Budgies and parakeets are oviparous, meaning they produce and lay "eggs that develop and hatch outside the maternal body," as defined by Merriam-Webster. Offspring from oviparous animals undergo little or no embryonic development within the mother, so scientifically speaking, birds cannot actually be pregnant, which is defined by Princeton University's WordNet as "carrying developing offspring within the body."
However, budgies do become gravid and can exhibit signs that an egg is about to be laid.
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Typically, "there are no physical signs other than a little weight gain (a few grams) to tell you that a budgie is about to lay," according to the Tailfeathers network.
With most budgies, you won't notice any signs of gravidity, and there won't be any weight gain or anything else out of the ordinary.
Female budgies and parakeets produce and lay eggs when they are ready, and some lay infertile eggs when no male is present.
There is really no sure way to know that a budgie is carrying an egg. The time between when a parakeet starts creating an egg and when the egg emerges is brief, about 30 to 48 hours.
A budgie that is carrying an egg may or may not look a little rounder in the abdomen, but other situations and issues can cause that. According to Keet Corner at Wavian.com, "You can't tell the female is pregnant—she will not look swollen."
Because budgies only create one egg at a time, they may continue to hop, climb and even fly while the egg is developing inside them.
Behavior changes may occur, but they will probably be subtle. If your budgie has a nest box, she may spend most of her time in it before she lays an egg. Some birds seem to be constantly cleaning the nesting area, scattering and rearranging nesting material in the box. If you do not supply your bird with a nesting box, she will probably establish a place in the cage like a corner, food bowl or some area on the cage floor, to lay her egg. She may become protective and defend the chosen nesting spot against any disturbance.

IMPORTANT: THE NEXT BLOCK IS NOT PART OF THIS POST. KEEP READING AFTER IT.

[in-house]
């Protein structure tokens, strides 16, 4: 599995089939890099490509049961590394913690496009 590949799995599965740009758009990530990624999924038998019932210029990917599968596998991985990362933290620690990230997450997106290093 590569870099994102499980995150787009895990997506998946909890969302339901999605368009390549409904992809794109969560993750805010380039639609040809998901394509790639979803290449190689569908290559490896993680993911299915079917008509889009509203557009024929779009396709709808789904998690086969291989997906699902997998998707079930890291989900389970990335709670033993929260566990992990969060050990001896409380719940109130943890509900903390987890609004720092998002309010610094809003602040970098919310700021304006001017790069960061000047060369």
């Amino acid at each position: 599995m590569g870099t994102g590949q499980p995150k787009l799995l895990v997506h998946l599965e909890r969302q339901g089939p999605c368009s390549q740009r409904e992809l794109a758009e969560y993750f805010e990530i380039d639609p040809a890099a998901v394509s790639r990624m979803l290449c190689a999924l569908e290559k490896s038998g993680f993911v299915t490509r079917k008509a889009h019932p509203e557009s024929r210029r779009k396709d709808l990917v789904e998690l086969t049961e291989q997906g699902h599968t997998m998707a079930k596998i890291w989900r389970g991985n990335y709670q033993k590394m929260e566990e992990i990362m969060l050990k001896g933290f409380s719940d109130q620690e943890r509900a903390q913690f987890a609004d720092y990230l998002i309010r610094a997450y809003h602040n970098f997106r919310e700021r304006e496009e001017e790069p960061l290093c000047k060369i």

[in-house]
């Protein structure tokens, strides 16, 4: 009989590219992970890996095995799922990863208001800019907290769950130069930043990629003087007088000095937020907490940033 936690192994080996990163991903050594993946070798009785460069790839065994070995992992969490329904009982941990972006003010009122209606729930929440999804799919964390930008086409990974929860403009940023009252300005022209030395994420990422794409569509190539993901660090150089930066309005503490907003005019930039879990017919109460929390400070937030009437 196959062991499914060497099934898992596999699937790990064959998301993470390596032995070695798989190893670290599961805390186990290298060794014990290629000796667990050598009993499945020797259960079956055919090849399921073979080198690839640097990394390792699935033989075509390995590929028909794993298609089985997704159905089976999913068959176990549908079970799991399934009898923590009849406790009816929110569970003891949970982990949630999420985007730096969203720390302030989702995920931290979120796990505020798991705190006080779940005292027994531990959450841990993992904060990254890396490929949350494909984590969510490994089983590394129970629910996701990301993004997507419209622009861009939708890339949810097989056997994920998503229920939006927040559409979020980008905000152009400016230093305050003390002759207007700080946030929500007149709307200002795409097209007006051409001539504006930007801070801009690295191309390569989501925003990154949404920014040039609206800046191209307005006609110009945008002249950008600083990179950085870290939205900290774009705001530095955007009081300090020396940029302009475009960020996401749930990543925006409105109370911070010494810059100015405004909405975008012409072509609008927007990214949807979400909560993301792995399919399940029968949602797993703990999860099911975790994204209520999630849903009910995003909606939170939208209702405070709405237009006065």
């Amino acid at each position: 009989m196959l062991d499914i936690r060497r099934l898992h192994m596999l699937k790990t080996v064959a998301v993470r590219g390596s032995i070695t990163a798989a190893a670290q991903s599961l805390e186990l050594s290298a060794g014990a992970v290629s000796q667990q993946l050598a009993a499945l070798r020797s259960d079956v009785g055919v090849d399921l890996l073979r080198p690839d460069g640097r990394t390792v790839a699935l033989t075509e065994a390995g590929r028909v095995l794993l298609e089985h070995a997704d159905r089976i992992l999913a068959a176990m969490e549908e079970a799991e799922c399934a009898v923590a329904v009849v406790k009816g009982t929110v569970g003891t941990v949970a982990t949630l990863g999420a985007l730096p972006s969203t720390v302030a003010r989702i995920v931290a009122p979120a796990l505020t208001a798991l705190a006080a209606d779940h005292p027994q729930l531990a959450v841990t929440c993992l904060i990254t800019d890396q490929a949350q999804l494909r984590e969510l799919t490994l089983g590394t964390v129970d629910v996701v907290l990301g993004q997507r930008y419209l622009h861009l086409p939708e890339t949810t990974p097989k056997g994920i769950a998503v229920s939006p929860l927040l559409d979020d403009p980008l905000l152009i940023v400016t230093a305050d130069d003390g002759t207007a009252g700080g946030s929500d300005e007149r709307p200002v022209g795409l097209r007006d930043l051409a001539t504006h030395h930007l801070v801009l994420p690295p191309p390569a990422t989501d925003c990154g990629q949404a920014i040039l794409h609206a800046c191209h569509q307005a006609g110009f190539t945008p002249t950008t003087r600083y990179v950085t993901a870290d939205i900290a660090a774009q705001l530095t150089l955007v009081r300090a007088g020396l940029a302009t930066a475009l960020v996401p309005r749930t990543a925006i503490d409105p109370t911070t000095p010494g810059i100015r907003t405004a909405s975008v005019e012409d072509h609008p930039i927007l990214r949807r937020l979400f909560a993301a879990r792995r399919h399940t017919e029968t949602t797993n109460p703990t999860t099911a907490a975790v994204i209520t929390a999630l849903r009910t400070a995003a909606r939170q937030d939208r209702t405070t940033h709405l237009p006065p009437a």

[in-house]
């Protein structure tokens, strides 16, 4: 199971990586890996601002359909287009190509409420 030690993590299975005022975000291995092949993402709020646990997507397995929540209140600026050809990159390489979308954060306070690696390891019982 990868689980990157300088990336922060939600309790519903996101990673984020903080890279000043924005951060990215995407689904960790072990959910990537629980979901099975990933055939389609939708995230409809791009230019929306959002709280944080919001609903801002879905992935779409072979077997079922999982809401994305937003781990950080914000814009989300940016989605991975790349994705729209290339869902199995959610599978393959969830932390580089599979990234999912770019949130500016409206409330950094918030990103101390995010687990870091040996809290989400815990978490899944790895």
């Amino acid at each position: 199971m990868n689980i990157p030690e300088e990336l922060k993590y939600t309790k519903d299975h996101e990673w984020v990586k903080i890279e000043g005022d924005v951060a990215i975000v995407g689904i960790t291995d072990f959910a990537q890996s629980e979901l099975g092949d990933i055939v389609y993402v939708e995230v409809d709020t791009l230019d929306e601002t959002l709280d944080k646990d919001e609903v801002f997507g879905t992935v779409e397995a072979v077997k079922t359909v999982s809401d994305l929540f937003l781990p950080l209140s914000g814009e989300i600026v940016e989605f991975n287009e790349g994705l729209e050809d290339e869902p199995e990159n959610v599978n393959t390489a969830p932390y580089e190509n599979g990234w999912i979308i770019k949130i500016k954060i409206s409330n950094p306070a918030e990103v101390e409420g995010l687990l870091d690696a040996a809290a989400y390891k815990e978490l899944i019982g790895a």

As she gets closer to laying an egg, your bird may display behaviors such as compulsively cleaning herself or parts of her cage, or moving around her cage in a repetitive manner.
Keet Corner warns that "if you see your budgie straining for a few hours, your parakeet could be suffering from a potentially fatal condition known as egg binding, where the egg will not come out." This is a life-threatening emergency and your bird needs immediate examination and treatment by an avian veterinarian.
Before laying an egg, your budgie may start molting more and begin to use her feathers as nesting material.
As a bird gets closer to laying her egg, there is less room for the bird to pass droppings. You will notice that your bird is going to the bathroom less frequently, and when she does go, droppings may be much larger than usual. "The bigger the poops get, the closer the egg is to the cloacae, where it is due to be expelled," according to the Tailfeathers network. If the droppings are huge for days and your bird seems to be straining, she may be egg bound and must be taken to a veterinarian immediately.